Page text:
It’s out! Latest Issue – Thinking Differently – Discussion of New Research from MIT re: Dyslexia, Dyslexic Innovator Behind SWATCH, Susan Butcher, 4x Iditarod Champion, Math: Showing Not Saying, Latest Research About Dyslexia and Adaptation – Repetition as a Poor Way to Teach Dyslexics, Dyscalculia & Dyslexia, Why Slow Processing, How to Teach Writing to […]
In groundbreaking research, researchers at MIT or the Massachusetts Institute of Technology reported that dyslexic children and adults have “a diminished ability to acclimate to a repeated input in their paper titled “Dysfunction of Rapid Neural Adaption in Dyslexia.” Like many research papers, dyslexia is seen through a negative lens (‘dysfunction’) and the take-home points […]
If you think you’ve been hearing conflicting information about rote math in the news or from schools, you’re absolutely right. The fight is spilling over into educational policy makers and makers of standardized tests such as the College Board. For dyslexic and dyscalculic students the risk is of being caught in the middle.
This past […]
Math and Dyslexia: Dyslexic Advantage Talks to Stanford & Georgetown Experts Tanya Evans and Michael Ullman
Last week, I had a chance to chat with Stanford’s Tanya Evans and Georgetown’s Michael Ullman about their recent research paper about procedural learning and math.
In their paper, their definition of procedural learning relates to the type of learning that requires practice…so much of the early steps of doing mathematical calculations would presumably fall […]
It’s often told to parents that a “Five Finger Rule” can help you choose whether a book is at the right reading level for a student. The rule states that if a student misses five or more words, it may be too hard, no words and it might be too easy, and three words […]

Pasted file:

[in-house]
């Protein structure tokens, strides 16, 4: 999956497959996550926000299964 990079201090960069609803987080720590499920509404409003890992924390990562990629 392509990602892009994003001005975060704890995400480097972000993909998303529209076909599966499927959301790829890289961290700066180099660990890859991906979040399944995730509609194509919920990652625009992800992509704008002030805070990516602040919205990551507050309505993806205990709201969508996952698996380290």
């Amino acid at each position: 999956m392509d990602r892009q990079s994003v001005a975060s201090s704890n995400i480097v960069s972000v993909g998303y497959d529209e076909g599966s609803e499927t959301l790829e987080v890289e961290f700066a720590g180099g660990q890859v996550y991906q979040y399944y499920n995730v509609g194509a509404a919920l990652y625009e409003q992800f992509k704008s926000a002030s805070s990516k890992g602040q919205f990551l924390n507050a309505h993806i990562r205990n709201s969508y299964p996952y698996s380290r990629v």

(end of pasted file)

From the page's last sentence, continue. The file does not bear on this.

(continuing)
In a controversial paper, Dr. Sally Shaywitz and colleagues at the Yale Center for Dyslexia and Creativity and the Eli Lilly Pharmaceutical Company have authored a paper that examines the effect of the norephinephrine uptake inhibitor Atomoxetine (Strattera) on healthy children with Dyslexia (see below). The study looked at the effects of the drug […]
It can be maddening. You look and look you just don’t see it. Later you pass your work along, you see all the thing you hadn’t seen the first time round.
What’s going on ? You’ve experienced a ‘trick’ of perception. In our clinic, when trying to explain the phenomenon to children, we often use […]
In a recent study, researchers found that children with dyslexia (2nd-5th graders) had a better ability to discuss links between a text read compared to fellow students who were at the same decoding level. This might be early evidence of the ‘big picture’ strengths that seems so common among accomplished dyslexic men and women.
New research from the University of Texas – Dallas, connects dyslexia with impaired auditory processing. Dr. Michael Kilgard: “We now have evidence that strongly suggests that people with dyslexia don’t actually hear all of the sounds they need to hear,” said Kilgard, who is the Margaret Fonde Jonsson Professor in the School of Behavioral and Brain […]
This is pretty cool research. When we listen to stories, we maybe transported to a different place and time, living in the heads of characters, and immersing ourselves in another world. What does that look like in our brains? We have a clearer answer now from brain researchers in the Netherlands, and besides seeing how […]
” This suggests that individual differences in many cognitive tasks are a stable trait marker.”
There’s a new Oxford research study circulating through scientific communities and around the world. From Science (Task-free MRI predicts individual differences in brain activity during task performance), Tavor and collegues applied machine-learning principles to test subjects in a “resting state” to see […]
In breaking research from UC Berkeley, researchers have found a complicated filing system when it comes to how we process words that we hear. While listening to stories, individual words triggered tiny activation explosions all over the brain associated with word associations – “Words were grouped under various headings: visual, tactile, numeric, locational, abstract, temporal, professional, […]
Microsoft’s vision is to create innovative technology that’s accessible to everyone, and they’ve asked the Dyslexic Advantage community for help in making this vision a reality. They’re seeking dyslexic individuals who are willing to submit unedited samples of text they’ve written with a keyboard (that is, before running spellcheck or grammar checking functions).
There are […]